the creation of particles. This event might be identified with the big bang. … Our answer
to Leibniz’s great question ‘Why is there something rather than nothing?’ then becomes
‘‘Nothing’ is unstable’ (Wilczek and Devine 1987, 275).
Cosmology has continued to see quantum field effects involved with the big
bang, even as newer theories postulate many (infinite?) universes also aris-
ing this way (Carr 2009; Gleiser 2014), as well as from contingent events like
collisions of universes or black holes generating new universes. Naturalists
may take the unlimited quantum ‘nothingness’ to be eternal (requiring no
Authors e-offprint with publisher’s permission.
29Panentheism and Peirce’s God
creation) or regard the ‘multiverse’ of infinite universes as always existing,
so no godly creative act would ever be needed.
All the same, Peirce would point out that the eruption and formation of
all these universes still requires an evolutionary explanation. His argument
for godly action could be taken up to the multiverse level: Whatever man-
ner by which universes are born, and the particular way they evolve, are
matters that still require explanation. Pantheism leaves all this unexplained
and leaves God to the mercy of whatever fate the multiverse may have. A
dynamic panentheistic God, in contrast, is consistent with the overall crea-
tion and evolution of the eternal multiverse. Pantheism also has great dif-
ficulty explaining how God could guide a single universe’s expansion and
evolution. The total universe produced by the big bang may consist of mil-
lions or even billions of regions unable to affect any but its overlapping
neighbors. So long as faster-than-light communication and causal guid-
ance within the universe remains forbidden by fundamental cosmological
law, a God’s capacity for cosmic control must be based on powers extend-
ing beyond the natural universe, and only a panentheistic God could have
such powers. The universe’s accelerating expansion presents insurmount-
able problems for a pantheistic God, as does the possibility of another uni-
verse intersecting or destroying our universe in the future, or our universe’s
complete collapse at some far future point. If Peirce’s God is a transcending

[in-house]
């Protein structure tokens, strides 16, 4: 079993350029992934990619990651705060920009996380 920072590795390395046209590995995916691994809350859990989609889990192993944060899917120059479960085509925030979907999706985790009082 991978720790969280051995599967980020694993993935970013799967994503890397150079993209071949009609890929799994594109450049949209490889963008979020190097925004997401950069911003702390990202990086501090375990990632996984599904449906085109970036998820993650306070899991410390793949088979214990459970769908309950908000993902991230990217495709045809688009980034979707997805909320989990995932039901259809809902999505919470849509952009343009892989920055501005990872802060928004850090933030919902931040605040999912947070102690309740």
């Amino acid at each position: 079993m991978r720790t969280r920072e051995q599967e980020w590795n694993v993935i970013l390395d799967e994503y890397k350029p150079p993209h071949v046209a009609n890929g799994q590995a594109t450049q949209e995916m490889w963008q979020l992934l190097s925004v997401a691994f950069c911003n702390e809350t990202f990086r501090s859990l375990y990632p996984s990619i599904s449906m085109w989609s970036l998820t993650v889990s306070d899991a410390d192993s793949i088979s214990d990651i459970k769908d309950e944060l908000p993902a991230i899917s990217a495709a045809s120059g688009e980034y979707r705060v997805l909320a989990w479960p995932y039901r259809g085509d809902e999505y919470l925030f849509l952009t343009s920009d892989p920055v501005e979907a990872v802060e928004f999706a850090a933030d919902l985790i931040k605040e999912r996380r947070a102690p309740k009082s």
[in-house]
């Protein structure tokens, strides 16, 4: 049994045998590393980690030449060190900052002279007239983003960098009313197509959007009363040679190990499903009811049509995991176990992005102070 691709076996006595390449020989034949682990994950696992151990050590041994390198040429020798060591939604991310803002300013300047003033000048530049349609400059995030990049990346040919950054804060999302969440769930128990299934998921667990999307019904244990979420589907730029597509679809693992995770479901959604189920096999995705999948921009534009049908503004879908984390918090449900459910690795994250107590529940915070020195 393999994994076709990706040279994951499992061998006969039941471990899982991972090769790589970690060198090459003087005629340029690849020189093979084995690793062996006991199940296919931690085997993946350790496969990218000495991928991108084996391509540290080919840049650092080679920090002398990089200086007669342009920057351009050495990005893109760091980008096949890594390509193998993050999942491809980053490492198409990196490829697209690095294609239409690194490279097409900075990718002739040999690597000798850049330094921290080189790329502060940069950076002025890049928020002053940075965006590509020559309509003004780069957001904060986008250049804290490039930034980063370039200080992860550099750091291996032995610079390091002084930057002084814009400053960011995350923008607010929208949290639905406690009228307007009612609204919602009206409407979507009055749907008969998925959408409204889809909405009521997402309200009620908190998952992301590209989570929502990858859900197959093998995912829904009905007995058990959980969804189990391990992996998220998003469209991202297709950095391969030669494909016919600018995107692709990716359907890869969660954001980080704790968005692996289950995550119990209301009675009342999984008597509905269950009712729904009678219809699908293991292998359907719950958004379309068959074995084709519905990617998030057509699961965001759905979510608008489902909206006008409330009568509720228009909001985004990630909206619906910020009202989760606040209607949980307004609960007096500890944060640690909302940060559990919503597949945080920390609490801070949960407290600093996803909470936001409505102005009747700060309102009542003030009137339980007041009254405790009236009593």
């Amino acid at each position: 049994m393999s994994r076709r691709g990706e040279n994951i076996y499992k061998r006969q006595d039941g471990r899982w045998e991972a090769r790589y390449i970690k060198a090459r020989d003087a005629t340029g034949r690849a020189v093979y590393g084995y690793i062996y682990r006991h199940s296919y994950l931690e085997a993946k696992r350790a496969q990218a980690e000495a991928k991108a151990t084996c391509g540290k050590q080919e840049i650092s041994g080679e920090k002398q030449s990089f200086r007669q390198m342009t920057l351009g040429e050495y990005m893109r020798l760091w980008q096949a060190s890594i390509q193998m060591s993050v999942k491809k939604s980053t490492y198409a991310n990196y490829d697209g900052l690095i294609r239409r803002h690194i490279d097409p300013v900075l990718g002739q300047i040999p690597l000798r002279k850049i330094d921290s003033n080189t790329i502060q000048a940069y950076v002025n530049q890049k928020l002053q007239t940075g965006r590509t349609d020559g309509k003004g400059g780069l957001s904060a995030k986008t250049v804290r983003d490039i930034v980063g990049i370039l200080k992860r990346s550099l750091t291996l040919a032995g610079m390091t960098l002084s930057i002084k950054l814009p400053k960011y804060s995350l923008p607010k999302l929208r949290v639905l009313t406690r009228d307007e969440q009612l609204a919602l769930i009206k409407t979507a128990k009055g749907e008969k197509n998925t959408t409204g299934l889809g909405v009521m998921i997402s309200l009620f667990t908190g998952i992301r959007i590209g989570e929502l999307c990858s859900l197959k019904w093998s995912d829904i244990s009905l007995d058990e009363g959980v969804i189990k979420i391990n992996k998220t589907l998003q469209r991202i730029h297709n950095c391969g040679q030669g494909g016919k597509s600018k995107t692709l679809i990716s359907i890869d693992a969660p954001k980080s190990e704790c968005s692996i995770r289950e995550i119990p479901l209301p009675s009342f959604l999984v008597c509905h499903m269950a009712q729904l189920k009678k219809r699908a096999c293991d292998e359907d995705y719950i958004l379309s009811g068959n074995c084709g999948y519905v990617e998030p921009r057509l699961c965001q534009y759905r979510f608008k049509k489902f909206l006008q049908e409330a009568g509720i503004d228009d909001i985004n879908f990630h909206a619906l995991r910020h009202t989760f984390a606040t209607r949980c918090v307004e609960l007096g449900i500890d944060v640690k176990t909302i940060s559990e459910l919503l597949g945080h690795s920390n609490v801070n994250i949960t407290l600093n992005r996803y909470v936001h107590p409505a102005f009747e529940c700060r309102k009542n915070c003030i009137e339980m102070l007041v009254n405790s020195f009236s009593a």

panentheistic God, control over the universe’s development would remain
possible under future scenarios.
In summary, a dynamic panentheist God finds that God’s creativity in
nature, the growth of nature, and our own growth are co-responding, co-
operating, co-evolving, and communicating processes. This Peircean God
would have every opportunity to sustain life eternally, if not in this universe,
then in other universes. An emergent panentheistic God and a pantheis-
tic God would have a far greater difficulties controlling universes, and be
unable to guarantee that life survives indefinitely. Peircean panentheism is
the best candidate for the sort of God that the Neglected Argument would
attempt to demonstrate in concert with current cosmology.
Alexander, Gary. 1987. “The Hypothesized God of C. S. Peirce and William James.Jour-
nal of Religion 67:304–21.
Anderson, Douglas R. 1987. Creativity and the Philosophy of C. S. Peirce. Dordrecht;
Boston: Kluwer.
–. 1995. Strands of System: The Philosophy of Charles Peirce. West Lafayette, IN: Purdue
University Press.
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John R. Shook30
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John R. Shook
University at Buffalo (Buffalo, NY, USA)
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This chapter analyzes how Charles Sanders Peirce's theism is “sound pragmatism,” and this is not likely to attract positivists who have adopted its maxim as an expression of their own views concerning verification. His theism, he says, is a consequence of anthropomorphism—a claim not likely to enthuse either traditional theists or hard-headed scientists. Moreover, Peirce's theism is intrinsically infected with vagueness, a disease which surely will be diagnosed as fatal by many analysts and logicians. The chapter also shows how Peirce's theism is supported by a form of the ontological argument, and aims to understand the precise import of these shocking claims and perhaps suggest at least that they are not so bad even if unusual and/or distasteful.